The greatest challenge with The Waterdog project was preserving the intense character of the historic chapel being repurposed as a shared office space.

 

The deep respect for the building’s rich history led the Klaarchitektuur designers to erect an entirely new construction within the main chapel. The clean modern style of the stacked office spaces in the communal chapel create a beautiful inimitable contrast of old and new, weathered and pristine, curved and straight lines.

 

One of the most striking effects of this approach is the sense that, walking into the space, the user can read a story, etched into the fabric of the building, following its rise, fall, and rebirth.

 

3. The Work ProjectBean Buro (Hong Kong)

Ph. © Bean Buro

 

Tying together calmer hues for quiet spaces and rowdier tonalities for spaces with more dynamic energy is a wooden and cork fil beige in Hong Kong’s coworking The Work Project.

 

Reassuring plant elements culminate in a vertical garden designed by Patrick Blanc featuring diverse plant species emerging through the meeting room walls.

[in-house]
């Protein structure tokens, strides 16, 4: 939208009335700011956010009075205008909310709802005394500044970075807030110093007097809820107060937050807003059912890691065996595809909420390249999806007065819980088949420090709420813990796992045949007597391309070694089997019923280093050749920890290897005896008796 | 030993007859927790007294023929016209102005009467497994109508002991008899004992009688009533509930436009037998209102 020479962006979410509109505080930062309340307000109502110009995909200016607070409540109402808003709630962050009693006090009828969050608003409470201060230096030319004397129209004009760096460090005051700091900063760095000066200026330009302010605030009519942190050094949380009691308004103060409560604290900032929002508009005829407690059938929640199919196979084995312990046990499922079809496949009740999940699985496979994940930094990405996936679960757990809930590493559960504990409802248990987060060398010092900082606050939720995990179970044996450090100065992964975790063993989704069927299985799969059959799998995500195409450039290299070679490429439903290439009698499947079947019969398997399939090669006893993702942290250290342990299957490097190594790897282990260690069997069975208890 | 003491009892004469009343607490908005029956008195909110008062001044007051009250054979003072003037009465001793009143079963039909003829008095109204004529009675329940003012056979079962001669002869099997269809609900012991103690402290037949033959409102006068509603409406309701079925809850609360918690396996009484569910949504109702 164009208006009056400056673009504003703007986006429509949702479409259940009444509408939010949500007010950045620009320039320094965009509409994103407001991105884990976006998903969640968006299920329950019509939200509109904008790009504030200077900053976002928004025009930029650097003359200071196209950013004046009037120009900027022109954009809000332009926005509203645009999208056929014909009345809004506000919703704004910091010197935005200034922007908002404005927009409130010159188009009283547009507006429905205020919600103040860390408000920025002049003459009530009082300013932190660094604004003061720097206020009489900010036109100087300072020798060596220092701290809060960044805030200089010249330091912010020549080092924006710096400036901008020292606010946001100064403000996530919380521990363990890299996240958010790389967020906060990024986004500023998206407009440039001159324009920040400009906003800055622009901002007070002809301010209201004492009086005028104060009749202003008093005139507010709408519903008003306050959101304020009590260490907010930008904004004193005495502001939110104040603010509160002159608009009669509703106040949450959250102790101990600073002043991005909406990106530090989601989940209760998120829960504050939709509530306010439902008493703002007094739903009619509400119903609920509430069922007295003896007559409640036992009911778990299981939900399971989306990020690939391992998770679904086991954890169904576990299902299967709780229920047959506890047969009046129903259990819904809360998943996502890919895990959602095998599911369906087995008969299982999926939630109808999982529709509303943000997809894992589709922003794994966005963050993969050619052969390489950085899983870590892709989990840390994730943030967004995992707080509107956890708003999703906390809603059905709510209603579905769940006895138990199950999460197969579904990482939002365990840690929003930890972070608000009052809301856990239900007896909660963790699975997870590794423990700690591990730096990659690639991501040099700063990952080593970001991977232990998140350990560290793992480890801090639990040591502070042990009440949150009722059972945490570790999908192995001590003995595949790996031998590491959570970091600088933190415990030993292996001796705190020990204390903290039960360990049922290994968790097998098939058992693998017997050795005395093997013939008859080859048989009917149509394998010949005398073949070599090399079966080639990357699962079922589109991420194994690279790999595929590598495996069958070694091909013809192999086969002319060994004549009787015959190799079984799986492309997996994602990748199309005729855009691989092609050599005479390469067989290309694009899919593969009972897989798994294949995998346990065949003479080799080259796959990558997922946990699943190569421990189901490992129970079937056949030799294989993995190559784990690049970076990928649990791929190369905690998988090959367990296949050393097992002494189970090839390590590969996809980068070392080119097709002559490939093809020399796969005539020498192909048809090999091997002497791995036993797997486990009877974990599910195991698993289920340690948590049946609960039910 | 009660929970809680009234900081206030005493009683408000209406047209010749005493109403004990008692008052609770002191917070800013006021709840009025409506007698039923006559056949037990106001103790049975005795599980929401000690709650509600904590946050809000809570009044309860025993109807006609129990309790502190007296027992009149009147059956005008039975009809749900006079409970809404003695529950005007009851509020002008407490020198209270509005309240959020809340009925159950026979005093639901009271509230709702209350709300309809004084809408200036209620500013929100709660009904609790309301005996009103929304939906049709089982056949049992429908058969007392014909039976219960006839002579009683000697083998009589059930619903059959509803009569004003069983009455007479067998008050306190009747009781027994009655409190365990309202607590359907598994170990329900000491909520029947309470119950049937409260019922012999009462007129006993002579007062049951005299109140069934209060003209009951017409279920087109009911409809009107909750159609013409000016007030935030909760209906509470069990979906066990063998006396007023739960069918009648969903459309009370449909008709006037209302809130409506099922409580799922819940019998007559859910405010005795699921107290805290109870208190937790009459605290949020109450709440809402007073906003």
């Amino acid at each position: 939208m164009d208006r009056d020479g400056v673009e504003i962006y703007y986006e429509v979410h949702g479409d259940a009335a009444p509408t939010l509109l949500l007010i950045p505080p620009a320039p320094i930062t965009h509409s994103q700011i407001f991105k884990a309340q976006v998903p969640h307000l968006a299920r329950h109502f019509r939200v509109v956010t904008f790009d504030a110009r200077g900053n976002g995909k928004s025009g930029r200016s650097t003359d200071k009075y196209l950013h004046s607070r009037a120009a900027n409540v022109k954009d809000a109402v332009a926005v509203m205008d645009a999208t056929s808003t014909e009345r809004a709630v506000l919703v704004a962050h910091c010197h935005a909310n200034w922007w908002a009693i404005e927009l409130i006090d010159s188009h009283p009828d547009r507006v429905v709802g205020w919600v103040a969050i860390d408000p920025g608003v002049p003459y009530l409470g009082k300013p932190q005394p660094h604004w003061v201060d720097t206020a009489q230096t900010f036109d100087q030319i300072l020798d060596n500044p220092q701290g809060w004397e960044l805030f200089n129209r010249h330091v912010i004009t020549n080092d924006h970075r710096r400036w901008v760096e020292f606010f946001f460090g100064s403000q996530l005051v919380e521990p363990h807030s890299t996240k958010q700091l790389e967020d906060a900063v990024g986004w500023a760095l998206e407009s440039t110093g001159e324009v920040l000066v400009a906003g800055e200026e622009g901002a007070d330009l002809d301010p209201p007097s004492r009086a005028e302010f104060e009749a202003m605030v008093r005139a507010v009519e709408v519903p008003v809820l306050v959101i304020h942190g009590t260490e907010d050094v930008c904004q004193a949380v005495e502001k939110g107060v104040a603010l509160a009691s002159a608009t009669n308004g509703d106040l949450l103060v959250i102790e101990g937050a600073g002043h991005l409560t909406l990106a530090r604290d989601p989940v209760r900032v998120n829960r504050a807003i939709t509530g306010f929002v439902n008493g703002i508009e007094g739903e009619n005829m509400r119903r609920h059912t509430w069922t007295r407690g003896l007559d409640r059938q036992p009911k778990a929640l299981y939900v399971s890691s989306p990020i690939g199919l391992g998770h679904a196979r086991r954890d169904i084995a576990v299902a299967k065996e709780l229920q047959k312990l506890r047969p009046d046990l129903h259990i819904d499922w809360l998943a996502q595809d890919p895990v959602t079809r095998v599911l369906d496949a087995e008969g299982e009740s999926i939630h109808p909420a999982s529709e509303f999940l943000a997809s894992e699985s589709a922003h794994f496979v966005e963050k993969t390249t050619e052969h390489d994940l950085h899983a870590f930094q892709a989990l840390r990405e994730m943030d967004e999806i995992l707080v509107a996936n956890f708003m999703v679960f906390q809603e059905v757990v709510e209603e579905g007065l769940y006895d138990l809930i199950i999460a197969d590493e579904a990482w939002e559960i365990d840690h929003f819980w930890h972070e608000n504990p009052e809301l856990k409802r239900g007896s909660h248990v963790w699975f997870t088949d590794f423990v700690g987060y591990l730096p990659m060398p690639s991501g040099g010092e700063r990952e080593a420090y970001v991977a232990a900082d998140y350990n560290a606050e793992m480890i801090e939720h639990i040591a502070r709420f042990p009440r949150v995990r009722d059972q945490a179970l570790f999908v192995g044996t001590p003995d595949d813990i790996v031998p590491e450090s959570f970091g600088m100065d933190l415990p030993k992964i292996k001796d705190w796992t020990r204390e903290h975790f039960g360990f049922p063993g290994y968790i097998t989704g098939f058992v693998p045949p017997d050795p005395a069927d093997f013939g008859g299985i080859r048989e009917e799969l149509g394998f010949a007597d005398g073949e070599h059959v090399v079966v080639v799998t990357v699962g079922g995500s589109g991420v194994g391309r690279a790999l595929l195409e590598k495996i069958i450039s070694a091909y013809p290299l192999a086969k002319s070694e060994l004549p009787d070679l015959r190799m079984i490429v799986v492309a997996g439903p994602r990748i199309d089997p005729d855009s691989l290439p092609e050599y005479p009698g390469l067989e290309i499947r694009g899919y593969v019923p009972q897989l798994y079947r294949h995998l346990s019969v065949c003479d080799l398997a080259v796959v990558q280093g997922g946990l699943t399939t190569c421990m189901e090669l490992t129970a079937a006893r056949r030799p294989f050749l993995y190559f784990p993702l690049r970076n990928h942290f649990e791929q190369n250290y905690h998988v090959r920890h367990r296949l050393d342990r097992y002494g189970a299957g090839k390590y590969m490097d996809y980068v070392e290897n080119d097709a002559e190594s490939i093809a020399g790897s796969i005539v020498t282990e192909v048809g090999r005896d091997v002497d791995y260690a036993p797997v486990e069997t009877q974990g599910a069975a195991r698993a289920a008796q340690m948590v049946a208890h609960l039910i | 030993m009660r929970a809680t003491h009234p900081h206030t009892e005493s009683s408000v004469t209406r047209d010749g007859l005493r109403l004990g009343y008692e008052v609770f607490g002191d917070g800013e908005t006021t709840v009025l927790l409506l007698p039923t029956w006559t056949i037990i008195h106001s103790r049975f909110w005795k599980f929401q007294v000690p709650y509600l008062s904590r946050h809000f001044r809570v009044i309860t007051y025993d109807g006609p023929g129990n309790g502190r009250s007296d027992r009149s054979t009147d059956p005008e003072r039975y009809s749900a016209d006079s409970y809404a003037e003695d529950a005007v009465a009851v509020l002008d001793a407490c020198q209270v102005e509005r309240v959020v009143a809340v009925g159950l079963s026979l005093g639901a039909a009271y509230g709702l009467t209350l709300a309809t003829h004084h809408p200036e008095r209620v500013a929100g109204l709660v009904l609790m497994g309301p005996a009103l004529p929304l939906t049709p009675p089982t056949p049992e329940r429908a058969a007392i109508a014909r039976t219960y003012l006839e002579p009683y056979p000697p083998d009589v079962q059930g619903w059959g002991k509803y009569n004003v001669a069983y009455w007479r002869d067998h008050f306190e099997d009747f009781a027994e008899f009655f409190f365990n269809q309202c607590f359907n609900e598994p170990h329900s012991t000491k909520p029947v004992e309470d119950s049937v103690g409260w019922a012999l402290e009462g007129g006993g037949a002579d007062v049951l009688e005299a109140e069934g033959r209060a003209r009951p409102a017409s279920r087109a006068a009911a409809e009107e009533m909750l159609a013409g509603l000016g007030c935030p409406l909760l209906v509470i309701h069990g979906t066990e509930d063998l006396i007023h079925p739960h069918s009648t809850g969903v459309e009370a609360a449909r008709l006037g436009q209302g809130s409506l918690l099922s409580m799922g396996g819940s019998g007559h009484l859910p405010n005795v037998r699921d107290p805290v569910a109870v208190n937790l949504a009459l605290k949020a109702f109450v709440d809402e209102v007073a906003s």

The design concept for these sculptural meeting rooms was driven by the poetic interpretations of the history of the waterfront district, and the dynamic atmosphere of the fishing community which once gathered under boating canopies.

 

4. Oficinas Guateque, Estudio Atemporal (Mexico City, Mexico)

Ph. © Luis Gallardo / LGM Estudio

 

Located in the Anáhuac neighborhood of Mexico City, this bright and airy communal office was designed in a building that years ago served as a light factory.

 

Thanks to its minimalistic design, the few elements introduced to break up and organize the spaces (iron frameworks and mezzanine), the structure of the original building becomes the office's protagonist; concrete columns and exposed cinder block walls contrast with the furniture that was specially designed for each space.

 

Ping pong tables featuring bright yellow boards that match other elements in the space serve as dividers directing the itinerary between offices, as well as providing distraction and relaxation for the busy users of the Oficinas.

 

 

5. Uncommon Co-Working, Tania Adir, Uncommon (London, UK)

Ph. © Uncommon

 

Taking a full sensory approach to coworking design, Tania Adir envisaged communal spaces that ensured visuals, textures, sounds, even smells revolved around the needs of the office user. Every detail was fine-tuned to improve productivity while supporting wellbeing in London’s Uncommon Fullham location.

 

Uncommon worked with ‘sense experts’ to select the music to match workers' moods, with calm sounds in the quiet rooms and motivational music in the ‘creative corners’. It also boasts ‘ergonomic furniture’, such as the bespoke Wing tables and Not chairs, which increase comfort and promote a positive body position to enhance the working experience.